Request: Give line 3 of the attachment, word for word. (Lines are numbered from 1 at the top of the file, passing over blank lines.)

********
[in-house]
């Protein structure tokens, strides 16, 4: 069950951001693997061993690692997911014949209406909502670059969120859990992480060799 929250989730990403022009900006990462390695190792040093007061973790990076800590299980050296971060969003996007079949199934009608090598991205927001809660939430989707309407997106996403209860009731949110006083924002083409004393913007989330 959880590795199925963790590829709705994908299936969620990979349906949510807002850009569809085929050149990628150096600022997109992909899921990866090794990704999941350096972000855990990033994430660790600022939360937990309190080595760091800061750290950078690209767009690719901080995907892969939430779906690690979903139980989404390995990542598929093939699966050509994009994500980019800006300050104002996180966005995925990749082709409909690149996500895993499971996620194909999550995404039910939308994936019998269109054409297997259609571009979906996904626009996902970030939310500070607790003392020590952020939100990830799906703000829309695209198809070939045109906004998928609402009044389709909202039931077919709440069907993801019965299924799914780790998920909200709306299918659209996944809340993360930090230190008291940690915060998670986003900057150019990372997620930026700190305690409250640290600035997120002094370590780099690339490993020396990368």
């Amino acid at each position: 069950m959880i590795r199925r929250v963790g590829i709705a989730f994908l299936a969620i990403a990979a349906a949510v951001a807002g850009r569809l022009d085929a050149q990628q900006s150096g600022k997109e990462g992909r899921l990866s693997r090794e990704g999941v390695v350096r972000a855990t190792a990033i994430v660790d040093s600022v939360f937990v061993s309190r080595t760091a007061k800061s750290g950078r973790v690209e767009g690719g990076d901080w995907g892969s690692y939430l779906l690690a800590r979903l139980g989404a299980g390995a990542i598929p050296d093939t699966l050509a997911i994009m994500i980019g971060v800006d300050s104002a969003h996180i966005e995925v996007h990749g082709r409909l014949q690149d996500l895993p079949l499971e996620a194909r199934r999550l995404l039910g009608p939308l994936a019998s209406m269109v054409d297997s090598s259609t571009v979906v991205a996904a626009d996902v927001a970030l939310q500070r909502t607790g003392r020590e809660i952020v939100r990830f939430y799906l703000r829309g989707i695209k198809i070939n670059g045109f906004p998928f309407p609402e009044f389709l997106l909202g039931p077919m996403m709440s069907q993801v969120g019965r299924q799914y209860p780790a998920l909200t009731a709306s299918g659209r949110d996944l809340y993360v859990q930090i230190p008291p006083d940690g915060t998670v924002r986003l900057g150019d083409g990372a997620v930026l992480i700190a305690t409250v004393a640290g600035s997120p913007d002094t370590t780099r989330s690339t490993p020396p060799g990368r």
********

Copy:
């Amino acid at each position: 069950m959880i590795r199925r929250v963790g590829i709705a989730f994908l299936a969620i990403a990979a349906a949510v951001a807002g850009r569809l022009d085929a050149q990628q900006s150096g600022k997109e990462g992909r899921l990866s693997r090794e990704g999941v390695v350096r972000a855990t190792a990033i994430v660790d040093s600022v939360f937990v061993s309190r080595t760091a007061k800061s750290g950078r973790v690209e767009g690719g990076d901080w995907g892969s690692y939430l779906l690690a800590r979903l139980g989404a299980g390995a990542i598929p050296d093939t699966l050509a997911i994009m994500i980019g971060v800006d300050s104002a969003h996180i966005e995925v996007h990749g082709r409909l014949q690149d996500l895993p079949l499971e996620a194909r199934r999550l995404l039910g009608p939308l994936a019998s209406m269109v054409d297997s090598s259609t571009v979906v991205a996904a626009d996902v927001a970030l939310q500070r909502t607790g003392r020590e809660i952020v939100r990830f939430y799906l703000r829309g989707i695209k198809i070939n670059g045109f906004p998928f309407p609402e009044f389709l997106l909202g039931p077919m996403m709440s069907q993801v969120g019965r299924q799914y209860p780790a998920l909200t009731a709306s299918g659209r949110d996944l809340y993360v859990q930090i230190p008291p006083d940690g915060t998670v924002r986003l900057g150019d083409g990372a997620v930026l992480i700190a305690t409250v004393a640290g600035s997120p913007d002094t370590t780099r989330s690339t490993p020396p060799g990368r």